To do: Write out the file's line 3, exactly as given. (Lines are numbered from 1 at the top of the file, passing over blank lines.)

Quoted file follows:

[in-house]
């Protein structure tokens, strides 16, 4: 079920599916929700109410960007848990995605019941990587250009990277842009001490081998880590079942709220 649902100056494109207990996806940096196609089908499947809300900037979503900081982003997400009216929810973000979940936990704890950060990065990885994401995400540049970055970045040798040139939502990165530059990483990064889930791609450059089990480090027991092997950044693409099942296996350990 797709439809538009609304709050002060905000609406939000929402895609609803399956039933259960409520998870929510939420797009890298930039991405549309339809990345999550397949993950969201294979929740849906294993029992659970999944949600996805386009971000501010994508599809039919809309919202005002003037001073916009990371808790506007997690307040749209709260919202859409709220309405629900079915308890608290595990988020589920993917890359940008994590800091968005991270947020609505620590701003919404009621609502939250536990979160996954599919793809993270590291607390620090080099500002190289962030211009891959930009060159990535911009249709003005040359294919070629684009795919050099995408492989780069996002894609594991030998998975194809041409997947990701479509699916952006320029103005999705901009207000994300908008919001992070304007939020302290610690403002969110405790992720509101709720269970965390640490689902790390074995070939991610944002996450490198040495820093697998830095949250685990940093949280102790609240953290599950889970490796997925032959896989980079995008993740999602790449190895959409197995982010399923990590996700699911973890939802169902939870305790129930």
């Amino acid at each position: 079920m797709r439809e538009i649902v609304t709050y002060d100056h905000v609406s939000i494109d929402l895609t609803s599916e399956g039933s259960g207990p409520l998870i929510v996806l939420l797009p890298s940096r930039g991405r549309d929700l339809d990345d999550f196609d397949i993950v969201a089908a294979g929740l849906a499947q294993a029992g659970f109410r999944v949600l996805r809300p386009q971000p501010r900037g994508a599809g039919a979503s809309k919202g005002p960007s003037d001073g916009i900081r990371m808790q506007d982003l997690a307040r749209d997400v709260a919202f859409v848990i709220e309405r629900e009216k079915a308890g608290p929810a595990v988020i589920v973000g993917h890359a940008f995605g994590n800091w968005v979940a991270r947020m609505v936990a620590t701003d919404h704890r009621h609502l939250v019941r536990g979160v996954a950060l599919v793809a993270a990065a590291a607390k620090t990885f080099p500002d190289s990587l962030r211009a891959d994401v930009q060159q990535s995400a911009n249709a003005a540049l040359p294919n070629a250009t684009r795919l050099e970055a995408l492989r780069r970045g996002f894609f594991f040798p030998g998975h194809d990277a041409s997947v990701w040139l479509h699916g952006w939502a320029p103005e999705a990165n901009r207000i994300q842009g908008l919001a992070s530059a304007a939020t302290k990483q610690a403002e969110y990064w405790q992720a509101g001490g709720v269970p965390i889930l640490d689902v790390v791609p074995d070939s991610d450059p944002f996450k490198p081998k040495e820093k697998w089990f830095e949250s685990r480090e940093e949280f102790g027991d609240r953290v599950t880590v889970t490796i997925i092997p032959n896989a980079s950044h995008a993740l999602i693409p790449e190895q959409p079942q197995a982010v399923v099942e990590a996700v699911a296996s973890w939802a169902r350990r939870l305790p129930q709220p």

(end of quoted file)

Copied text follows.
């Amino acid at each position: 079920m797709r439809e538009i649902v609304t709050y002060d100056h905000v609406s939000i494109d929402l895609t609803s599916e399956g039933s259960g207990p409520l998870i929510v996806l939420l797009p890298s940096r930039g991405r549309d929700l339809d990345d999550f196609d397949i993950v969201a089908a294979g929740l849906a499947q294993a029992g659970f109410r999944v949600l996805r809300p386009q971000p501010r900037g994508a599809g039919a979503s809309k919202g005002p960007s003037d001073g916009i900081r990371m808790q506007d982003l997690a307040r749209d997400v709260a919202f859409v848990i709220e309405r629900e009216k079915a308890g608290p929810a595990v988020i589920v973000g993917h890359a940008f995605g994590n800091w968005v979940a991270r947020m609505v936990a620590t701003d919404h704890r009621h609502l939250v019941r536990g979160v996954a950060l599919v793809a993270a990065a590291a607390k620090t990885f080099p500002d190289s990587l962030r211009a891959d994401v930009q060159q990535s995400a911009n249709a003005a540049l040359p294919n070629a250009t684009r795919l050099e970055a995408l492989r780069r970045g996002f894609f594991f040798p030998g998975h194809d990277a041409s997947v990701w040139l479509h699916g952006w939502a320029p103005e999705a990165n901009r207000i994300q842009g908008l919001a992070s530059a304007a939020t302290k990483q610690a403002e969110y990064w405790q992720a509101g001490g709720v269970p965390i889930l640490d689902v790390v791609p074995d070939s991610d450059p944002f996450k490198p081998k040495e820093k697998w089990f830095e949250s685990r480090e940093e949280f102790g027991d609240r953290v599950t880590v889970t490796i997925i092997p032959n896989a980079s950044h995008a993740l999602i693409p790449e190895q959409p079942q197995a982010v399923v099942e990590a996700v699911a296996s973890w939802a169902r350990r939870l305790p129930q709220p």